Both cities, in the beginning, shared the lack of interest of the colonizers in their physical space. In São Paulo, the difficult path of going up to the plateau was chosen, where the Indians had established themselves a long time ago and, with them, a Portuguese, João Ramalho (in a way, an odd “father of the citizens of São Paulo”). Up there on top, Martim Afonso de Souza was thinking of establishing, after São Vicente, an advanced post for penetrating into the hinterland, in search of the riches of silver. São Paulo was to end up owing its existence to a purist priest who stammered, Manoel da Nóbrega. “He had in mind an immense utopia. He wanted to bring a whole new world to the kingdom of God and of the Church. To wrest it from original sin, to convince it of what he regarded as ‘the truth'”, Toledo observes. He fell head over heels for the post at the top of the scarp, far enough from the “perdition” of São Vicente and the Europeans. There, he could work on the Indians in peace and found “a theocratic nation”. He began as he wished: creating a school, inaugurated, in January 1995, where the “immaculate world” was to arise. He was able to count on the help of a 19 year old novice priest, José de Anchieta, whose poorly physical constitution led him to the “good airs” of Brazil. “In the village between the rivers Tamanduateí and the Anhangabaú, located on the edge of the unknown backlands and frequently besieged by hordes of Indians, the keynotes were poverty and isolation”, Toledo says. There was a lack of everything: a jail for locking up criminals, decent buildings, and even beds.
Its isolation brought to the spirit of its inhabitants a horror of interference from the authorities of the kingdom, a “virtual rebelliousness of the far-away settlement of the plateau”. Nor did the expeditionary bands, with their quest for indigenous slave labor, help to give the São Paulo character any docility or extroversion. “The roving caudillo at the head of a band was also a sedentary caudillo, in the intervals between travels”, Toledo notes. The Indians captured by these armies led by people from São Paulo, but made up of Indians, served as a workforce for the incipient village to be able to trade agricultural products with the richer centers of the coast. The village, incidentally, was a center that did not serve as such, since its inhabitants preferred to isolate themselves in a necklace of smallholdings, homesteads and farms that, all in all, were being set up in 17th century. “The people of São Paulo are soulless and rebellious folks, who pay no heed to the laws of the King, nor to the laws of God. It’s to and fro, bringing and selling Indians”, noted an observer of the time about the bad reputation of the dwellers of the village.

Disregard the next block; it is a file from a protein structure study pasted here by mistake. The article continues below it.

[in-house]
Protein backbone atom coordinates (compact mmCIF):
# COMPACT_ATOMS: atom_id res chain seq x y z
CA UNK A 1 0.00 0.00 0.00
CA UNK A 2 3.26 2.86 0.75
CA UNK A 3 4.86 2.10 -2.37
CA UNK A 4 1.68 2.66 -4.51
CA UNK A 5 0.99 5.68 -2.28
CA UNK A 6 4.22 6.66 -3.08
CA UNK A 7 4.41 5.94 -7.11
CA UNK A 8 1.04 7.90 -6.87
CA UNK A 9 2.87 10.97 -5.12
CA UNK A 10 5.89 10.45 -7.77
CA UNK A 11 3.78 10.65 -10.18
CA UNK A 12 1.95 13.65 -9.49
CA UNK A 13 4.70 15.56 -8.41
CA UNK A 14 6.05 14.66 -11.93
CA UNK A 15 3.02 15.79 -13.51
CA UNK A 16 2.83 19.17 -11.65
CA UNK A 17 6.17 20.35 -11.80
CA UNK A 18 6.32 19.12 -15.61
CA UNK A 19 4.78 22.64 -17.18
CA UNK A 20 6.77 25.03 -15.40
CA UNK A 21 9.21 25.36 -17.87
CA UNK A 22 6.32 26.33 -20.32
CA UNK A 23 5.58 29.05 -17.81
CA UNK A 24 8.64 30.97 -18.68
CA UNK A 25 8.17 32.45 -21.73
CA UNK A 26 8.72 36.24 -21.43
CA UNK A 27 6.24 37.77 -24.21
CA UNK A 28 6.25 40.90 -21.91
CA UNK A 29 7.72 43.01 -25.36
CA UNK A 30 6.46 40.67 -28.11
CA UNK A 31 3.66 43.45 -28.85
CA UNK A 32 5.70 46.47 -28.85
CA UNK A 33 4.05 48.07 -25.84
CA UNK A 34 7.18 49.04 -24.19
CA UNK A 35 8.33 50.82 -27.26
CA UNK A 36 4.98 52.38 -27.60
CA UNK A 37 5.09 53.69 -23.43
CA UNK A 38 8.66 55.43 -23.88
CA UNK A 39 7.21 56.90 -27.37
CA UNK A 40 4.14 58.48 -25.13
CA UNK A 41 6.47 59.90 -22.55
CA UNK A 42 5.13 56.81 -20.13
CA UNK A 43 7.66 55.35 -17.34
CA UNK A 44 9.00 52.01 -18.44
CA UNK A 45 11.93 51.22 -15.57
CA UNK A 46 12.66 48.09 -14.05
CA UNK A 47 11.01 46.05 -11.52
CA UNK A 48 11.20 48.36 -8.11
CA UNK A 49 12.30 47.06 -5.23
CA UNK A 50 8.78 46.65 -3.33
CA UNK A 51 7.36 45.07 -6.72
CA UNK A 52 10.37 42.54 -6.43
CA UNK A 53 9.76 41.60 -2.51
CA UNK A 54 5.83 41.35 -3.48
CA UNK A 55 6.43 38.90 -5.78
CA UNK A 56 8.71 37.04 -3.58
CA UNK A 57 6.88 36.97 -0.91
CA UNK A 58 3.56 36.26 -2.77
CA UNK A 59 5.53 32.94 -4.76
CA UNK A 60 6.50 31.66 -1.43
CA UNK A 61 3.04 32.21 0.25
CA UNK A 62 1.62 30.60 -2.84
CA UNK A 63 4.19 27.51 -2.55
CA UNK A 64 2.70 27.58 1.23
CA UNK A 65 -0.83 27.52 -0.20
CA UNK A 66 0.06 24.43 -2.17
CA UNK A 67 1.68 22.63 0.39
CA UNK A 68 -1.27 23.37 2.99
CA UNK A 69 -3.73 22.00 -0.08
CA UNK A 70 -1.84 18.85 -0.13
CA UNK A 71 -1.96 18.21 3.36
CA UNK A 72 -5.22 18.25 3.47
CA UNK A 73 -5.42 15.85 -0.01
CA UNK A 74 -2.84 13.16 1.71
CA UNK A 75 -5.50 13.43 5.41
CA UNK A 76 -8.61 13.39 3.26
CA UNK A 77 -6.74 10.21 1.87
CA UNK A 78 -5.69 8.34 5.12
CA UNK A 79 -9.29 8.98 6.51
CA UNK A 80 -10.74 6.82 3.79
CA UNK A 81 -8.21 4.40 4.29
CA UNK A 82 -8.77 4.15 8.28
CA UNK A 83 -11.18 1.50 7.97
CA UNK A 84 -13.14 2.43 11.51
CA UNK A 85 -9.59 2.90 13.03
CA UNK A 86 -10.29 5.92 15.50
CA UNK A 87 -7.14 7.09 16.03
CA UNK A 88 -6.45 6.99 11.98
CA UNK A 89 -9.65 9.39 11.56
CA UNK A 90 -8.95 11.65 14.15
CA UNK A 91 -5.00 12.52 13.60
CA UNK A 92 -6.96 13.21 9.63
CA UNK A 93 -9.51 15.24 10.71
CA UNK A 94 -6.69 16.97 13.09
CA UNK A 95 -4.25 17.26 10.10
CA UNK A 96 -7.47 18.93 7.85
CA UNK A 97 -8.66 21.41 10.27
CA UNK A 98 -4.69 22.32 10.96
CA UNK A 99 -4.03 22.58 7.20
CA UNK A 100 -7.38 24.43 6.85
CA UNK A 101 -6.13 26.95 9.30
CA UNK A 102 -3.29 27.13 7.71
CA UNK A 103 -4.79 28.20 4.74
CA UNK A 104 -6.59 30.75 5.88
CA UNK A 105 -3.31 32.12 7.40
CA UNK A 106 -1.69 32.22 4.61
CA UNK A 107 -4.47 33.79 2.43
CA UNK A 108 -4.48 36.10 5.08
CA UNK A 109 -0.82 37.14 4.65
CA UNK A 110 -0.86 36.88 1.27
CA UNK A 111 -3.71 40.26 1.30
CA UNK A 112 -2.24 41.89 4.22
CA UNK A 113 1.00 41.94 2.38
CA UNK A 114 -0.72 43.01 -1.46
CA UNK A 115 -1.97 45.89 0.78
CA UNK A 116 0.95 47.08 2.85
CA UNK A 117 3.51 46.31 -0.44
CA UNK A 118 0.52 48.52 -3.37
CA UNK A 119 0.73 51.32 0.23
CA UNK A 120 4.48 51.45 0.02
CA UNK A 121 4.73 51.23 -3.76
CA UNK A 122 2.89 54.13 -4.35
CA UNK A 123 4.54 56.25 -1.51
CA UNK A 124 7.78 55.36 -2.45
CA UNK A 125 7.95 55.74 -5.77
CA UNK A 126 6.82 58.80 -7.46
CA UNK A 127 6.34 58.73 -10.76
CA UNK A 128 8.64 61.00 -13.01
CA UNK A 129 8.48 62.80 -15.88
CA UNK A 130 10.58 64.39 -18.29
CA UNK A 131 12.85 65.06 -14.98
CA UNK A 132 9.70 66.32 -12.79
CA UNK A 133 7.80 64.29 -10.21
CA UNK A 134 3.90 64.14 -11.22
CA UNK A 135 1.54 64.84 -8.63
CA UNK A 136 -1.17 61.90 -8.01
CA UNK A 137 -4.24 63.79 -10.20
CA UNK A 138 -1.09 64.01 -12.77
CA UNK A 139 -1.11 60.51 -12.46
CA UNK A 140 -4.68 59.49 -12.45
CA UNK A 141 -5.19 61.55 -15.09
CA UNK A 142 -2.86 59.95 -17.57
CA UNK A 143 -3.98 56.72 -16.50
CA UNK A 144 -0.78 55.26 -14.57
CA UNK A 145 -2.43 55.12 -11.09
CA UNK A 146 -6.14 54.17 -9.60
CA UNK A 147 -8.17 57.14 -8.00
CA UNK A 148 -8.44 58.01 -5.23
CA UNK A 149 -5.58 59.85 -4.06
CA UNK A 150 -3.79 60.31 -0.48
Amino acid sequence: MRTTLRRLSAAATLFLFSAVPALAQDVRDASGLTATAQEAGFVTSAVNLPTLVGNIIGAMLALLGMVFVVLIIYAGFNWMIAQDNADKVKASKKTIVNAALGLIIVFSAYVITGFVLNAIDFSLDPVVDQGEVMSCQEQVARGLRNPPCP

Unlike Rio, with its Blacks in all four corners, São Paulo lived with Indians, ate like them, and even lived in hammocks. The broad geography of the plateau itself made it possible for one to live in isolation amongst one’s peers. Whereas the narrowness of the coastal strip where Rio is created districts that line up with the rocks like a pearl necklace: each one of them contains a microcosm that brings together rich and poor, forced to live together as best as possible. From early on, São Paulo permitted isolation and stratification: at the beginning of the 20th century, for example, to escape from the precarious conditions of hygiene of the center, the rich were able to go up to Campos Elíseos, to Higienópolis and to the plateau, where the Paulista Avenue was built. Each one in his own place, isolated from the others.
But these are other times. Up until the 18th century, even with São Paulo discovering the veins of gold in Minas Gerais, the keynote of the city on the plateau was lethargy, worsened with the mass exit of its inhabitants in search of wealth in the hinterland. “In the course of time, the city fulfilled its destiny of, in populating Brazil, planting hamlets along and at the end of the paths over which its inhabitants ventured, depopulating itself”, Pompeu de Toledo explains. A detail: the women who stayed in the city, according to an English traveler, “were anemic and very serious”. Whereas the men, noted Saint-Hilaire, received the French observer “with a rudeness that seems to be all over São Paulo a natural characteristic of the men from the lower classes”. But, the traveler goes on, “the location of the city is enchanting and the air one breathes there very pure”. He was even prophetic: the day that Brazil started to industrialize itself, it would be in São Paulo that the process would start, he observed in 1819, at the same time as he commented on the bull ring that the city had and which much impressed him.